There is considerable interest in New Zealand in establishing “Customary Management Areas” (taiāpure and mātaitai) and Marine Reserves to support Māori cultural practices and restore declining biodiversity and fish stocks. Allocation of near-shore marine areas for these management systems potentially benefits the larger public, but it has often been vigorously opposed by recreational and commercial fishers. This paper reports estimates of the relative values held by the public toward four potentially conflicting uses of near-shore marine areas. These estimates come from a web-based choice survey completed by 1055 respondents recruited from throughout New Zealand. The response rate was especially high at 60%. We present results weighted to the characteristics of the population and test the results against a variety of well-known sources of survey bias. Scenario development suggests that some reallocation of near-shore marine areas to any of the management systems under discussion alternative to the status quo is likely to yield a welfare gain. A combination of marine reserves and taiāpure is most preferred. The exercise supports the use of discrete choice experiments to provide crucial information about difficult-to-quantify public values for aspects of management of near-shore marine areas, such as proposed taiāpure, mātaitai, or marine reserves. Full article
(This article belongs to the Special Issue Ecosystem Service Valuation, Its Measurement and Uses)

Review

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Open AccessReview Recent Research Progress and Potential Uses of the Amphibian Xenopus as a Biomedical and Immunological Model System
Resources 2013, 2(3), 167-183; doi:10.3390/resources2030167
Received: 27 May 2013 / Revised: 30 June 2013 / Accepted: 6 July 2013 / Published: 18 July 2013
Cited by 2 | PDF Full-text (2897 KB) | HTML Full-text | XML Full-text
Abstract
The amphibian Xenopus has long been a comparative model system of choice for a number of different biological research areas, including immunology. Specifically, the evolutionary distance between amphibians and mammals, including humans, allows for the study of both species-specific adaptations, as well [...] Read more.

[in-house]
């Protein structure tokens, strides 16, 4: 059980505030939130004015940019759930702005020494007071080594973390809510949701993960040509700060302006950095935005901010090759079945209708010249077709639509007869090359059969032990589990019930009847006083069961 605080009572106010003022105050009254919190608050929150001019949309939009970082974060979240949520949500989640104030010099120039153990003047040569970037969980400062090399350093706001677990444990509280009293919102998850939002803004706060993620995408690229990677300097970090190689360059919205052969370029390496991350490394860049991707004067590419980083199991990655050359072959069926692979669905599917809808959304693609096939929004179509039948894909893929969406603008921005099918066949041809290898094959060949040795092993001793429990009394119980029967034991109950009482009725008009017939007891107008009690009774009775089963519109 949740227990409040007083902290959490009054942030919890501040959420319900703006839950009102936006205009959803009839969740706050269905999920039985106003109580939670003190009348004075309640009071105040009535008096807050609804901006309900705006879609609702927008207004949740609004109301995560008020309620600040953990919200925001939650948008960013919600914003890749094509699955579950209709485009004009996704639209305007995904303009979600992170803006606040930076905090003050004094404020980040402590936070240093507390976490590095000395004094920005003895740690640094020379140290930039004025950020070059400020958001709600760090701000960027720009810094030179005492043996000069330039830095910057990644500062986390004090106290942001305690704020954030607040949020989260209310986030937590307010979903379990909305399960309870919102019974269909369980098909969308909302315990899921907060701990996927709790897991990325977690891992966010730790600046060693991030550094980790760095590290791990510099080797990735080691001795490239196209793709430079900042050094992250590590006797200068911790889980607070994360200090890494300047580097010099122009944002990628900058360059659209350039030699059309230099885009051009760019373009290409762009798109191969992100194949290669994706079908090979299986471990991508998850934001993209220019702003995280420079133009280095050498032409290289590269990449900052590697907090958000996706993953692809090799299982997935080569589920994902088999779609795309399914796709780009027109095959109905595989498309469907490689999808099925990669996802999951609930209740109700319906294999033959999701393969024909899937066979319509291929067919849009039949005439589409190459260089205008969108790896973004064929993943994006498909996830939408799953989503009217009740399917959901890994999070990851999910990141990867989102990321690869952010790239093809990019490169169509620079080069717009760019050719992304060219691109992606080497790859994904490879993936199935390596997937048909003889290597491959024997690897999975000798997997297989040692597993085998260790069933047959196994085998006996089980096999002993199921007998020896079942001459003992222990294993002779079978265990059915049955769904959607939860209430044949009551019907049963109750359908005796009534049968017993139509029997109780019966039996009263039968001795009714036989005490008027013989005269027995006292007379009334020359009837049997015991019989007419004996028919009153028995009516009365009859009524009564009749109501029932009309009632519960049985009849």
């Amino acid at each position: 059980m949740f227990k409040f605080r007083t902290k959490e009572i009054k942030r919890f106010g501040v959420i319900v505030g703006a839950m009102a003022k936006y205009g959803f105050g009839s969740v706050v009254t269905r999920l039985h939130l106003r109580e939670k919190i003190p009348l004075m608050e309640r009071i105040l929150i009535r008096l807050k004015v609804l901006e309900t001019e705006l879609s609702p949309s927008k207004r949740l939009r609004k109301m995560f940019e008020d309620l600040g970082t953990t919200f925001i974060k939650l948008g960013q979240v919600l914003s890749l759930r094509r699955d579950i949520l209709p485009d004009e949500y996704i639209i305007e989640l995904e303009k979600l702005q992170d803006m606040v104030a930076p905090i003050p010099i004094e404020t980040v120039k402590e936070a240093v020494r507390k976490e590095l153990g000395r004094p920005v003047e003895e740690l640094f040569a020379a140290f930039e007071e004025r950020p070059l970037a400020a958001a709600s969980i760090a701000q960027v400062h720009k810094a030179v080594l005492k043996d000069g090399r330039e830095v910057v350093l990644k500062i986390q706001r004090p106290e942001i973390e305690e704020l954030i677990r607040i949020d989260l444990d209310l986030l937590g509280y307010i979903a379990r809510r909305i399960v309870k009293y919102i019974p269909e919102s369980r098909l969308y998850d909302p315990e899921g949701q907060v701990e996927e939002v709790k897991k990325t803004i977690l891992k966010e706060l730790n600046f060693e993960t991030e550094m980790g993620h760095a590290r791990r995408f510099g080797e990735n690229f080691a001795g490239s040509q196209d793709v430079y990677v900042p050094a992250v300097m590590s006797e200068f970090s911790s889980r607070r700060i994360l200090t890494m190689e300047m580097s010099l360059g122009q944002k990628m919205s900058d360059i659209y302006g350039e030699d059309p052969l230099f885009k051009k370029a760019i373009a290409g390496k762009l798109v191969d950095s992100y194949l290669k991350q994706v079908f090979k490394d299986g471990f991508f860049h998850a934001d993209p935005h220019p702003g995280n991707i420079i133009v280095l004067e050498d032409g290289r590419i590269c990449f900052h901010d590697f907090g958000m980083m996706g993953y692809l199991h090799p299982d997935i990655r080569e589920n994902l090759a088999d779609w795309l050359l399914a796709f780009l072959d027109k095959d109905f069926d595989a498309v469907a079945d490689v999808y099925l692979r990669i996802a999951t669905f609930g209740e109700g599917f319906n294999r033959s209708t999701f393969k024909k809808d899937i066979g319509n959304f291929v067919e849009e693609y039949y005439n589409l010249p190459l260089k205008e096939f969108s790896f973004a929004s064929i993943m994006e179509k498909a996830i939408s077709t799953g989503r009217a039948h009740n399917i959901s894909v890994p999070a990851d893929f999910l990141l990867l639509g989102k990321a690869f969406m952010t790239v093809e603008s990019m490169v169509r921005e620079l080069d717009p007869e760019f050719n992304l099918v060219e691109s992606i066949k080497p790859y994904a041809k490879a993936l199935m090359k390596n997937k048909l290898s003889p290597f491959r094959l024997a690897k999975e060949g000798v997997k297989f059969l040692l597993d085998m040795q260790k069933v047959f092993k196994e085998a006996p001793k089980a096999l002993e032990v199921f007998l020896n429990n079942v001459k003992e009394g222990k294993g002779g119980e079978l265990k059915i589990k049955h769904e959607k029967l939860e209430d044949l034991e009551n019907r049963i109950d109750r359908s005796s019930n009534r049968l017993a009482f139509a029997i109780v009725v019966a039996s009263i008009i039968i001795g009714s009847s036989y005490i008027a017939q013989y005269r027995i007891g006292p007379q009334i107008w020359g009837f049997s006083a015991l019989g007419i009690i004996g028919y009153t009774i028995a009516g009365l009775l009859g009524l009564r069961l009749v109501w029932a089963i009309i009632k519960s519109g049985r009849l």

The amphibian Xenopus has long been a comparative model system of choice for a number of different biological research areas, including immunology. Specifically, the evolutionary distance between amphibians and mammals, including humans, allows for the study of both species-specific adaptations, as well as conserved features of the immune system. Furthermore, the Xenopus genus includes species with multiple levels of polyploidy, thereby providing a unique model to study whole genome duplication and its effects thereof on individual genes. To better exploit this amphibian model, the development and innovative applications of novel research tools have been a priority. In this regard, recent advances in adapting the transgenesis approach to Xenopus have allowed for in vivo studies of the impact of loss and gain of function of specific genes at the level of the whole organism, further enhancing the potential uses of Xenopus as an important biomedical model system. This review highlights some of the major uses and applications of the Xenopus model. Full article